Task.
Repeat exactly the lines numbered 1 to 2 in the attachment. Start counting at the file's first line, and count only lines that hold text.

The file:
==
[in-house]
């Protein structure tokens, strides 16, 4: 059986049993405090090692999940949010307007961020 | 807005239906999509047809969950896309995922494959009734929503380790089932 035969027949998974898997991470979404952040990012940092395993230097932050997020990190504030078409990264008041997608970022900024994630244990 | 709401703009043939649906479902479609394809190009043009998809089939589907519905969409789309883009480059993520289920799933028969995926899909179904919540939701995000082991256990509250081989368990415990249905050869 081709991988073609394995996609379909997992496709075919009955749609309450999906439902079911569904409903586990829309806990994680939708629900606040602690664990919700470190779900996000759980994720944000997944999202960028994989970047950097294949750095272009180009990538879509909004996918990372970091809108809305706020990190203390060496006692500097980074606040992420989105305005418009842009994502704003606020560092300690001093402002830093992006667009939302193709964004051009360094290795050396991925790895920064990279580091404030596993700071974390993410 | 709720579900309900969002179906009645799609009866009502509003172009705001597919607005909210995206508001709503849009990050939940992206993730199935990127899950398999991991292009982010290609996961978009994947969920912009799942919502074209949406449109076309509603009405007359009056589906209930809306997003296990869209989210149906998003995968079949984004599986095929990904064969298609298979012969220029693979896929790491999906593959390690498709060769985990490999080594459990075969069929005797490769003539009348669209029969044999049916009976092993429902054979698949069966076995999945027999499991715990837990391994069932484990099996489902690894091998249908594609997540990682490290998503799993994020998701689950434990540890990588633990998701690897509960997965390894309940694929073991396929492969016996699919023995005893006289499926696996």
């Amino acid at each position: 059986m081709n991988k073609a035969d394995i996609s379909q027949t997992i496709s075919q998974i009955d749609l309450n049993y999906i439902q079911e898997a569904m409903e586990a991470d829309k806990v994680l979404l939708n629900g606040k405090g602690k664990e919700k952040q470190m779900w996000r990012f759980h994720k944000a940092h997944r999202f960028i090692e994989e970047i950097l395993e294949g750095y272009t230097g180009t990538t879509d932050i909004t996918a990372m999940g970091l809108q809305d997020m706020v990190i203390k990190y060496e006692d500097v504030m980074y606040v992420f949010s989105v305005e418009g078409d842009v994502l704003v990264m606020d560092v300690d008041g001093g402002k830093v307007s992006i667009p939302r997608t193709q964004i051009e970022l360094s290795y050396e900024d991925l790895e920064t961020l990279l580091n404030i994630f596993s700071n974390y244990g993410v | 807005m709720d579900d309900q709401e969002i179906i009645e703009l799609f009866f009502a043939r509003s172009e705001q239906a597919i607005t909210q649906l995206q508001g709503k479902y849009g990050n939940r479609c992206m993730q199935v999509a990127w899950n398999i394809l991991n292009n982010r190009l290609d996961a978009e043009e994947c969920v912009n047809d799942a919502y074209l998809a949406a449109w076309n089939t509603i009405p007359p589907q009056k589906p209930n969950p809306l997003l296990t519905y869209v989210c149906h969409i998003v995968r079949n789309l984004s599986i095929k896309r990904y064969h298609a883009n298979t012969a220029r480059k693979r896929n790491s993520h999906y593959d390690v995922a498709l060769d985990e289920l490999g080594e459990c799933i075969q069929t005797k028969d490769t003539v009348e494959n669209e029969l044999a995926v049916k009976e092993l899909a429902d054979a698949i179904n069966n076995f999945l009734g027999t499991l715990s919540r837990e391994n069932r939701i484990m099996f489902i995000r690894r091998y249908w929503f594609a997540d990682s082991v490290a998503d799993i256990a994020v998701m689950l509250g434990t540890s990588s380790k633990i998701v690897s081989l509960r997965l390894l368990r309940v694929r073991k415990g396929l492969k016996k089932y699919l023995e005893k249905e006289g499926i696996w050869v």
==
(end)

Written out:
[in-house]
């Protein structure tokens, strides 16, 4: 059986049993405090090692999940949010307007961020 | 807005239906999509047809969950896309995922494959009734929503380790089932 035969027949998974898997991470979404952040990012940092395993230097932050997020990190504030078409990264008041997608970022900024994630244990 | 709401703009043939649906479902479609394809190009043009998809089939589907519905969409789309883009480059993520289920799933028969995926899909179904919540939701995000082991256990509250081989368990415990249905050869 081709991988073609394995996609379909997992496709075919009955749609309450999906439902079911569904409903586990829309806990994680939708629900606040602690664990919700470190779900996000759980994720944000997944999202960028994989970047950097294949750095272009180009990538879509909004996918990372970091809108809305706020990190203390060496006692500097980074606040992420989105305005418009842009994502704003606020560092300690001093402002830093992006667009939302193709964004051009360094290795050396991925790895920064990279580091404030596993700071974390993410 | 709720579900309900969002179906009645799609009866009502509003172009705001597919607005909210995206508001709503849009990050939940992206993730199935990127899950398999991991292009982010290609996961978009994947969920912009799942919502074209949406449109076309509603009405007359009056589906209930809306997003296990869209989210149906998003995968079949984004599986095929990904064969298609298979012969220029693979896929790491999906593959390690498709060769985990490999080594459990075969069929005797490769003539009348669209029969044999049916009976092993429902054979698949069966076995999945027999499991715990837990391994069932484990099996489902690894091998249908594609997540990682490290998503799993994020998701689950434990540890990588633990998701690897509960997965390894309940694929073991396929492969016996699919023995005893006289499926696996």